• Quand le prix Nobel fut décerné en 1996, le nom de Wislawa Szymborska n'était pas, c'est le moins que l'on puisse dire, très familier aux lecteurs de poésie, excepté dans sa Pologne natale. Cette reconnaissance soudaine était à la fois surprenante et justifiée. Surprenante car Szymborska s'était toujours tenue résolument à l'écart de toute scène publique ou médiatique, mais justifiée tant son oeuvre apparaissait singulière, sans équivalent, réussissant le rare prodige d'user d'une écriture sans obscurités ni affèteries formelles alors qu'elle convoquait et développait les thèmes les plus vertigineusement philosophiques et métaphysiques. Autre remarquable caractéristique : aucune pesanteur, une ironie souvent désinvolte, un sens du tragique traduit en quasi plaisanterie, ce que révèle excellemment le titre de cette anthologie : De la mort sans exagérer. Il y a chez Wislawa Szymborska une sorte de désenchantement heureux ou de bonheur sans illusion qui, loin de bannir les grands questionnements, ne cesse de les jeter au vif de la vie quotidienne. En cela, elle s'impose comme la grande perturbatrice des réflexes de pensées, des normes et des habitudes. Avec un art constant du clin d'oeil qui, d'un même mouvement, rassure et trouble profondément :

    Il n'est point de vie qui,
    même un court instant,
    ne soit immortelle.

  • A collection of poems from Nobel Prize-winner Szymborska.

  • This is the book that her many fans have been anxiously awaiting-the definitive, complete collection of poetry by the Nobel Prize-winning poet, including 164 poems in all, as well as the full text of her Nobel acceptance speech of December 7, 1996, in Stockholm.

  • From a writer whom Charles Simic calls "one of the finest poets living" comes a collection of witty, compassionate, contemplative, and always surprising poems.

  • @90@Wislawa Szymborska's poems are admired around the world, and her unsparing vision, tireless wit, and deep sense of humanity are cherished by countless readers. Unknown to most of them, however, Szymborska also worked for several decades as a columnist, reviewing a wide variety of books under the unassuming title "Nonrequired Reading."@91@ @90@@87@As readers of her poems would expect, the short prose pieces collected here are anything but ordinary. Reflecting the author's own eclectic tastes and interests, the pretexts for these ruminations range from books on wallpapering, cooking, gardening, and yoga, to more lofty volumes on opera and world literature. Unpretentious yet incisive, these charming pieces are on a par with Szymborska's finest lyrics, tackling the same large and small questions with a wonderful curiosity.@87@@91@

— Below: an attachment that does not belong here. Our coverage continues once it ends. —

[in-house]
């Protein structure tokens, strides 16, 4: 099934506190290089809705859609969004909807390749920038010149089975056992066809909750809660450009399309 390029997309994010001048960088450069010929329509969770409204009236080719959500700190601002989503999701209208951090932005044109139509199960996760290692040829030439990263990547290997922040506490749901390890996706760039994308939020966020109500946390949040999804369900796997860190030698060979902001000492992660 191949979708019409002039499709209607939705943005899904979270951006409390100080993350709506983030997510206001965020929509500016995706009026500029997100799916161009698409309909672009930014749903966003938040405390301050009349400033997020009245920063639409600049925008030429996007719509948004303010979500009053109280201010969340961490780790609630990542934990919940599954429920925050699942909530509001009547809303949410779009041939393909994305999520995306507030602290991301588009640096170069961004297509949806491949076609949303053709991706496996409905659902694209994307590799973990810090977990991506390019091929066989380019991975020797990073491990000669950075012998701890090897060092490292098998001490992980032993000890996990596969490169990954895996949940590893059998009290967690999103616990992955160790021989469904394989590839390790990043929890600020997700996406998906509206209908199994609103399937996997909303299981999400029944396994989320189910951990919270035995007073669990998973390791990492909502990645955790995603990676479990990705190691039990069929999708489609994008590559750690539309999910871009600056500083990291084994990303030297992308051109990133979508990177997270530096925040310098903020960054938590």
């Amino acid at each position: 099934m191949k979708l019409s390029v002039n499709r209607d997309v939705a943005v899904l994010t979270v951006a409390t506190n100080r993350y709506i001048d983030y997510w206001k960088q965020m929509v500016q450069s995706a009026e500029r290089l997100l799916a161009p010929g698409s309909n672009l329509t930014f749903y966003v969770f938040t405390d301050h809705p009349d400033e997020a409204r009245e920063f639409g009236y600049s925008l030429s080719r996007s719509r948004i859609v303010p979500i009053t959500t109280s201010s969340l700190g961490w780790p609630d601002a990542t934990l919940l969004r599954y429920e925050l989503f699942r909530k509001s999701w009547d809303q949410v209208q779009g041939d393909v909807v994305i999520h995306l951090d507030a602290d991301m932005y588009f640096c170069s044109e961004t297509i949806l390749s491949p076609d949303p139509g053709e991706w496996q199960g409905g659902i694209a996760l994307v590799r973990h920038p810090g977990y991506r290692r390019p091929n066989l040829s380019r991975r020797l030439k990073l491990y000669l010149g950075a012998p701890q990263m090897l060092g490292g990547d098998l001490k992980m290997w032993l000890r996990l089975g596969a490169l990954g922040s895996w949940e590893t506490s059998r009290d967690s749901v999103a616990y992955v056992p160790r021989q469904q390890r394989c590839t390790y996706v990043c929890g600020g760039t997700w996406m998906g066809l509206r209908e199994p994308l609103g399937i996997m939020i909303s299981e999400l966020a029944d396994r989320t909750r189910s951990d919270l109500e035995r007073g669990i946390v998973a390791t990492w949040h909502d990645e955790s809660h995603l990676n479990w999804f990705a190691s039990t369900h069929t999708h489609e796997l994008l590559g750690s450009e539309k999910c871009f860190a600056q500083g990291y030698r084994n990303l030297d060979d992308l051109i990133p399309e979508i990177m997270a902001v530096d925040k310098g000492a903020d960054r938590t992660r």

• A new collected volume from the Nobel Prize–winning poet that includes, for the first time in English, all of the poems from her last Polish collection /> />One of Europe’s greatest recent poets is also its wisest, wittiest, and most accessible. Nobel Prize–winner Wislawa Szymborska draws us in with her unexpected, unassuming humor. Her elegant, precise poems pose questions we never thought to ask. “If you want the world in a nutshell,” a Polish critic remarks, “try Szymborska.” But the world held in these lapidary poems is larger than the one we thought we knew. /> /> Carefully edited by her longtime, award-winning translator, Clare Cavanagh, the poems in Map trace Szymborska’s work until her death in 2012. Of the approximately two hundred and fifty poems included here, nearly forty are newly translated; thirteen represent the entirety of the poet’s last Polish collection, Enough, never before published in English. />Map is the first English publication of Szymborska’s work since the acclaimed Here, and it offers her devoted readers a welcome return to her “ironic elegance” (The New Yorker).

  • From one of Europe's most prominent and celebrated poets, a collection remarkable for its graceful lyricism. With acute irony tempered by a generous curiosity, Szymborska documents life's improbability as well as its transient beauty to capture the wonder of existence. Preface by Mark Strand. Translated by Stanislaw Baranczak and Clare Cavanagh, winners of the PEN Translation Prize.

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